6 items from 2015
Park City - When you cover film and pop culture for 17 years, you end up writing about an incredibly broad spectrum of topics. Even so, there are things that are obviously more important to you or that you care about more, and for me, one of the things that I have always felt strongly about is stand-up comedy. I took a shot at it early on in life, and very quickly realized that it wasn't for me. As much as I admire the craft, the lifestyle was simply not something I would have survived. There were a number of reasons, but it was a very basic decision when it came down to it. I had something else I loved more, and I can't imagine putting yourself through everything it takes to become a truly great stand-up if you don't love it above and beyond anything else. I'm still friends, though, »
- Drew McWeeny
"I want to prove F. Scott Fitzgerald wrong," Bobcat Goldthwait told me, "that there are no second acts." Not only has he directed seven films over the past decade, but he's also having a blast directing "Community." "Call Me Lucky," his third Sundance debut and first documentary, is a profile of standup comic Barry Crimmins. Goldthwait's last fiction film "Willow Creek" was a found footage Bigfoot movie with the filmmaker "interviewing actual folks in a town and putting them in a suspense scary buffet movie." So it was natural that he should go full documentary for "Call Me Lucky," which started with Goldthwait's best friend of 33 years, Robin Williams (he still gets teary when his name comes up), who was trying to make a scripted narrative movie about Crimmins. "It seemed like it was hard to get going that way," said Goldthwait. "So Robin suggested we make it as a documentary. »
- Anne Thompson
The Sundance premiere of Bobcat Goldthwait's documentary "Call Me Lucky" at the Library Theater this afternoon was bound to be a powerful experience, since the movie chronicles the defiant struggles of outspoken political activist and comedian Barry Crimmins, who was raped during his childhood decades ago. In the movie, Crimmins is seen continuing his furious agenda, which includes a desire to "overthrow the U.S. government" and "close the Catholic church." It also chronicles his triumphant efforts to trap child molesters using AOL chatrooms in the mid-nineties, a feat that ultimately led to changes in U.S. policy. But even before the movie started, Goldthwait—another veteran comedian whose career has taken on new dimensions, with his ongoing efforts as an independent filmmaker—had the room in tears. It was the first time he had presented a new movie in the wake of Robin Williams' suicide last year. »
- Eric Kohn
Call Me Lucky is Bobcat Goldthwait’s documentary portrait of fellow comedian Barry Crimmins, who is not as famous as he should be for his barbed political satire — and whose outsider activism led him to dark places, as this documentary reveals. To visually capture Crimmins on and off stage, Goldthwait turned to his frequent cinematographer Bradley Stonesifer, who previously screened at Sundance with Lee Toland Krieger’s dramatic feature, The Vicious Kind. Below Stonesifer answers questions about that collaboration and doing big theatrical lighting on a shoestring budget. Call Me Lucky premieres January 27, 2015 in the Sundance Documentary Competition section […] »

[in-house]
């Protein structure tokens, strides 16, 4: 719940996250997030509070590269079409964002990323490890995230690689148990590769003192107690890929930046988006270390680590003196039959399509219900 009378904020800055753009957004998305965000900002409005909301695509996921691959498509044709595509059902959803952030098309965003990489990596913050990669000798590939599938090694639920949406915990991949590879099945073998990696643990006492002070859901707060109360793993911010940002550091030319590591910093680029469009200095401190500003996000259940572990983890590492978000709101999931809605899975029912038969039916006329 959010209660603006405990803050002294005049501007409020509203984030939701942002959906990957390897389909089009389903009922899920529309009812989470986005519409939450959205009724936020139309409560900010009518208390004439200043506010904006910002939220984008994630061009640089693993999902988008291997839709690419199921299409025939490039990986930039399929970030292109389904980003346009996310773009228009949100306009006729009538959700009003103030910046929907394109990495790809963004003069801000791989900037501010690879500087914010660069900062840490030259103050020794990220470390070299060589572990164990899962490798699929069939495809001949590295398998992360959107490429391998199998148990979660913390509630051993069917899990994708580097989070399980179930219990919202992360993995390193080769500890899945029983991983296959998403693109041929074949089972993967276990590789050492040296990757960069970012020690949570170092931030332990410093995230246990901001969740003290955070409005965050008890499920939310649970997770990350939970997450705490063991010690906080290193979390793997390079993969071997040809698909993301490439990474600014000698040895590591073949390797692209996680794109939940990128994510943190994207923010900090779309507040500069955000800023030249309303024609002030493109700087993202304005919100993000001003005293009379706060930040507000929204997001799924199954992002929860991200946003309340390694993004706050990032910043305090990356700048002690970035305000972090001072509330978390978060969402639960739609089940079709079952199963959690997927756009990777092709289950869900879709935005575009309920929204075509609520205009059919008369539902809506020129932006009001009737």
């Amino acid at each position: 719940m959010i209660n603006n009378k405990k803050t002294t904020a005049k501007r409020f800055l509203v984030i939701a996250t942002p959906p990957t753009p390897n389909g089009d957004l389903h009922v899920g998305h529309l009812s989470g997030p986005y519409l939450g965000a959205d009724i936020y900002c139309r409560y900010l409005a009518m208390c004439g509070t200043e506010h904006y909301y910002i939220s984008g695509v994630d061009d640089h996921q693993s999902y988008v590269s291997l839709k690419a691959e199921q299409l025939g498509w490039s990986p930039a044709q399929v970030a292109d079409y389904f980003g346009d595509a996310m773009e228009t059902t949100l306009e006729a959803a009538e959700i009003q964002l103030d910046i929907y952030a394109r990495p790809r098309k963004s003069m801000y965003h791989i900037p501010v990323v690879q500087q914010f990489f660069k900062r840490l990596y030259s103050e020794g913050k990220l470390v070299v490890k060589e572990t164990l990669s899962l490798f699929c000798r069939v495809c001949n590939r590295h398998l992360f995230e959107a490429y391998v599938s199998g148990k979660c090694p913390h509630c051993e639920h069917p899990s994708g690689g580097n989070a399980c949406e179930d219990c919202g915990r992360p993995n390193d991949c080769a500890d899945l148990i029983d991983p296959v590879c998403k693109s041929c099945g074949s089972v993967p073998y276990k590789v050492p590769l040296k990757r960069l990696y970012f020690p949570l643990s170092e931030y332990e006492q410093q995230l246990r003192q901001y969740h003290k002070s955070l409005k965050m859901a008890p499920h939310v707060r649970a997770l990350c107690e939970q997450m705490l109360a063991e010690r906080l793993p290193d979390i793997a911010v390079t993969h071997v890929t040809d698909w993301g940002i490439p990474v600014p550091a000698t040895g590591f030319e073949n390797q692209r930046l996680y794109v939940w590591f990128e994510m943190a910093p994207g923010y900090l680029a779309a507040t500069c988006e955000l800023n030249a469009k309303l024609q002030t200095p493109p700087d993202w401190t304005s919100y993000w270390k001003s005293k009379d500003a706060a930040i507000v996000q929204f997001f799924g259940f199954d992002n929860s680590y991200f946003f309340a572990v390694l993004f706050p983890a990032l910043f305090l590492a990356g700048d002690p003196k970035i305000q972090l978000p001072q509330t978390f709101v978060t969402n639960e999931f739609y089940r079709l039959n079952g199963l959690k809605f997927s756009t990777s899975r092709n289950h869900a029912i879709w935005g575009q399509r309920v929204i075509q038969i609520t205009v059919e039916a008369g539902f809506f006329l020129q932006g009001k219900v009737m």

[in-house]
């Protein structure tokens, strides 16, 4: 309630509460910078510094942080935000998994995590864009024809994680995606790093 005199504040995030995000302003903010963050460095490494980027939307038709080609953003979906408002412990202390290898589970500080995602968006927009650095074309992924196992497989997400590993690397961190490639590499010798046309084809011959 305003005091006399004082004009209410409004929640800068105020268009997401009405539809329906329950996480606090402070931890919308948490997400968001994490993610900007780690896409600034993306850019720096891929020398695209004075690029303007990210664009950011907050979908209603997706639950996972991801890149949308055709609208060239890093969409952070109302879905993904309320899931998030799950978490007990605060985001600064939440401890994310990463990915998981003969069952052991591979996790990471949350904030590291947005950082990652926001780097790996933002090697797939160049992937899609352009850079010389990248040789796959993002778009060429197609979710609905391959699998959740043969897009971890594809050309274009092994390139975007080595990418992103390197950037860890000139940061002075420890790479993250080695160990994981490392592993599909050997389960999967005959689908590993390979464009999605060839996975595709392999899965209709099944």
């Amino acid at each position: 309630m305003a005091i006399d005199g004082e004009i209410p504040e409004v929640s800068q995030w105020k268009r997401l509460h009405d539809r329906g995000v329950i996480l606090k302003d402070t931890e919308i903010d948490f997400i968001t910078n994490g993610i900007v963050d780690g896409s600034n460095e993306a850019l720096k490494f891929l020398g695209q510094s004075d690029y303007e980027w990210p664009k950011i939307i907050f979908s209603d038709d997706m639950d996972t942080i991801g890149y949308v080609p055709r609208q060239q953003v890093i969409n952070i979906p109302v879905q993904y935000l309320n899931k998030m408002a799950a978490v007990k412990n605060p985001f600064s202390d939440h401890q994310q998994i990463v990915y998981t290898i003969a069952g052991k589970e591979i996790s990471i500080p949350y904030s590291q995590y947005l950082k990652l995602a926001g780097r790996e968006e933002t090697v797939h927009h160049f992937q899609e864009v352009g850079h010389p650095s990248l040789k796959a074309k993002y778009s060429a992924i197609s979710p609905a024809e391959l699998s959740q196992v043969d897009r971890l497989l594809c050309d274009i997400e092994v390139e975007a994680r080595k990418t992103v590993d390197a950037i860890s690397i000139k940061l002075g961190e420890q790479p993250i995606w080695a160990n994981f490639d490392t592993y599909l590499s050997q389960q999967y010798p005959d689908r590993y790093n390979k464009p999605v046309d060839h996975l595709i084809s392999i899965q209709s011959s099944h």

- Scott Macaulay
While political and eco-themed documentaries are once again prevalent at Sundance, portrait docus dominate this year’s nonfiction lineup.
Kurt Cobain, Barry Crimmins, Marlon Brando, Tig Notaro, Robert “Evel” Knievel, Warren Jeffs and Nina Simone are among the many famous and infamous figures being explored by Sundance veteran directors including Bobcat Goldthwait, Amy Berg, Liz Garbus and Brett Morgen.
Like last year’s Sundance hit “Life Itself” (one of 15 docs on the Oscar shortlist) this year’s crop of profile-driven pics veer away from the standard chronological bio
doc and delve into lives using impressionistic techniques.
In assembling HBO’s “Kurt Cobain: Montage of Heck,” director Morgen used new and previously unseen archival footage — including Cobain’s Super-8 movies, his spoken word poetry and autobiography, his sculptures, his photography and his sound design pieces — to reveal a more “humanistic portrait” of Cobain.
The overarching goal of the doc, Morgen told Variety in November, »
- Addie Morfoot
At a loss for what to watch this week? From new DVDs and Blu-rays, to what's streaming on Netflix, we've got you covered.
New on DVD and Blu-ray
Laika's latest stop-motion film is about a kiddo named Eggs (Isaac Hempstead Wright) who is raised by a gaggle of trolls under the streets of Cheesebridge. It got pretty good reviews, as well as an Oscar nomination, and while it hasn't snatched up as many eyes and hearts as "Coraline" or "ParaNorman," it's still a solid kid's movie. The Blu-ray includes audio commentary from directors Graham Annable and Anthony Stacchi, as well as a few other extra goodies.
Scarlett Johansson's actioner has been available digitally, but now you can snag it on Blu-ray.
Guy Maddin's wonderfully weird ode to his hometown is finally on Criterion. In addition to your typical Criterion updates -- a high-def digital video transfer, »
- Jenni Miller
6 items from 2015
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